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Short CutsJohn Lanchester
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Vol. 29 No. 14 · 19 July 2007
Short Cuts

Manhunt 2

John Lanchester

1182 words

‘Manhunt 2’ has just become the first video game to be banned in the UK in a decade. The decision by the British Board of Film Classification singled out the game’s ‘unremitting bleakness and callousness of tone’, and made it illegal to sell the game; along with a comparable ruling in the USA, this effectively kills Manhunt 2. An appropriate fate, one could argue, since Manhunt 2 is a horror game full of killing; it exhibits, according to the BBFC, ‘a sustained and cumulative casual sadism in the way in which these killings are committed, and encouraged’.

The decision by the BBFC probably headed off a moral panic. The first Manhunt game was denounced by the parents of Stefan Pakeerah, a 14-year-old who was murdered in Leicester in 2004, as a factor that contributed to his death. The police disagreed: they said that the game had not played any part in the murder, which had been a robbery motivated by the need for drug money, and pointed out that it was the victim, not the killer, who owned a copy of Manhunt. Not to worry: questions were anyway asked in Parliament by the local MP, Keith Vaz. When Seung-Hui Cho committed his murders at Virginia Tech, there was an immediate fuss about the contributing part that might have been played by video games. (MSNBC headline: ‘Were video games to blame for massacre?’) It turned out that Cho didn’t own any video games, and according to his roommate never played them (nor did he own a TV), which must have put him in a tiny minority of 23-year-old American men.

The outrage that brews up whenever one of these stories hits the press can give the impression that all video games are violent in a depraved, Clockwork Orange-ish way. But there are thousands of video games, of which most aren’t violent. It’s just that nothing makes a game hit the headlines quite like a good scandal; and several of the most recent moral panics have all been generated by the same company. Step forward that proud flower of modern Britain, the maker of Manhunt 2, Rockstar Games.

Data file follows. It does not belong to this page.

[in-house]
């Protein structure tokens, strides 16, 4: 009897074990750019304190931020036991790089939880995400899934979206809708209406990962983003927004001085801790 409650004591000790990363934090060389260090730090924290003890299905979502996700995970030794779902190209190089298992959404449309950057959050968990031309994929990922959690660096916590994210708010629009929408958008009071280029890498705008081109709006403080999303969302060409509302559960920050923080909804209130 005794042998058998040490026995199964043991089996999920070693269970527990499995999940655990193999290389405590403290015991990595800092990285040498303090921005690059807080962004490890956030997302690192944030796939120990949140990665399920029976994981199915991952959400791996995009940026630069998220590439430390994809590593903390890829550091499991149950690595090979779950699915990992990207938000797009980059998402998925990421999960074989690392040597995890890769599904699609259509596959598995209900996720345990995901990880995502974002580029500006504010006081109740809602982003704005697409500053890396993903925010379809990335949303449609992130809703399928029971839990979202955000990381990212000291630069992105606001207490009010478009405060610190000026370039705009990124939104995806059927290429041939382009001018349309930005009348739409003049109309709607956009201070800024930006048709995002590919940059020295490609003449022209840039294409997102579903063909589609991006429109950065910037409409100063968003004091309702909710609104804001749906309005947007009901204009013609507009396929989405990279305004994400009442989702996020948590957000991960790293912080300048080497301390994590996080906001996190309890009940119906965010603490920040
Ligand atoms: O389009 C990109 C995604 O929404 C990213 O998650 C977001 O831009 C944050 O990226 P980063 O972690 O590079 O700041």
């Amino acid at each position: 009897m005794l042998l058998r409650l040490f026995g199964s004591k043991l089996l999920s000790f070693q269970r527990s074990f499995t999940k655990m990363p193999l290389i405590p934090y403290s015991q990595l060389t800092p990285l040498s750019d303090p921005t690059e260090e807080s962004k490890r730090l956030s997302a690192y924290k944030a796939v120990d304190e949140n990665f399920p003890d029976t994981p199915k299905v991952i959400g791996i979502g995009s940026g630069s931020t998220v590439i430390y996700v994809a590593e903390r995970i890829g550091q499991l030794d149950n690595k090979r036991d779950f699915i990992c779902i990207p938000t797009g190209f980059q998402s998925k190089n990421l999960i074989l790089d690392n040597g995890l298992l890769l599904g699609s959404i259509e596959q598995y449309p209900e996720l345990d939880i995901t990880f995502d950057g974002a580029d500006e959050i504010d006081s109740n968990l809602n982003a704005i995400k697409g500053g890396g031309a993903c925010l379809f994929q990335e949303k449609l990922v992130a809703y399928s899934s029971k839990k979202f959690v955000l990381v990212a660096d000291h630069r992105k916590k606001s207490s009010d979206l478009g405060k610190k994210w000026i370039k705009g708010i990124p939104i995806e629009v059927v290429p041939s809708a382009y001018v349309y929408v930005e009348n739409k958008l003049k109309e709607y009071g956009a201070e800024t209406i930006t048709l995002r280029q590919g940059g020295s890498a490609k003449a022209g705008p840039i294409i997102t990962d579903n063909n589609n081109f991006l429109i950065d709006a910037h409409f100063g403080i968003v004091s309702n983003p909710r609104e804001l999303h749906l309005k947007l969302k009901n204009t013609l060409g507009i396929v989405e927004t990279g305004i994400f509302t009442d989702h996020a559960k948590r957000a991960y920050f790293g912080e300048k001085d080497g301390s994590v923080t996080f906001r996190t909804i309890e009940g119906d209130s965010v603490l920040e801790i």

Even people who don’t know anything about video games have heard of Rockstar’s most famous product, the Grand Theft Auto series. These games involve a protagonist who drives around a fictional 2001 New York (in Grand Theft Auto III) or mid-1980s Miami (Grand Theft Auto: Vice City) or early 1990s California (Grand Theft Auto: San Andreas). The games can be played in a linear way, by following predetermined missions, or can simply be explored, at leisure and at random. In San Andreas, the game world includes versions of Los Angeles, San Francisco and Las Vegas, as well as the landscapes in between. These are known as ‘sandbox games’ from the free-form nature of the play. The player can drive cars (a zillion different types), fly planes or helicopters, run or swim or parachute, and can get in fights using any weapon from bare fists (he can go to a dojo to learn martial arts) to wrenches to pistols, machine-guns and rocket launchers. The missions include tasks such as breaking up union meetings, murdering a pizza delivery guy by running him over, buying clothes appropriate for Miami Vice-era Florida, and arranging drug buys. The soundtrack to this is provided by the radio stations available in the player’s car, which play the relevant music with an often hilarious commentary.

A couple of years ago I spent some time playing Vice City, in the slightly expurgated version then available; the game had caused a fuss because an earlier edition had awarded points for a rampage in which the protagonist ran over members of a Haitian gang. (The version I played is known by gamers for being ‘Haitian-friendly’.) Rockstar North, who made the Grand Theft games and the first Manhunt, are based in Edinburgh, and there seemed to me something very British about the sensibility of the game, specifically its outsider’s cartoon version of America, all cars and gangsters and mad radio stations. Vice City was made for a very specific audience, one with the Tarantino-type sensibility to be amused by the game as well as the time and fine motor skills to master its demands. A ‘DualShock’ controller of the type used in the Playstation 2 has 16 buttons and levers, and the game uses all of them, many simultaneously. The old, slow or time-poor need not bother.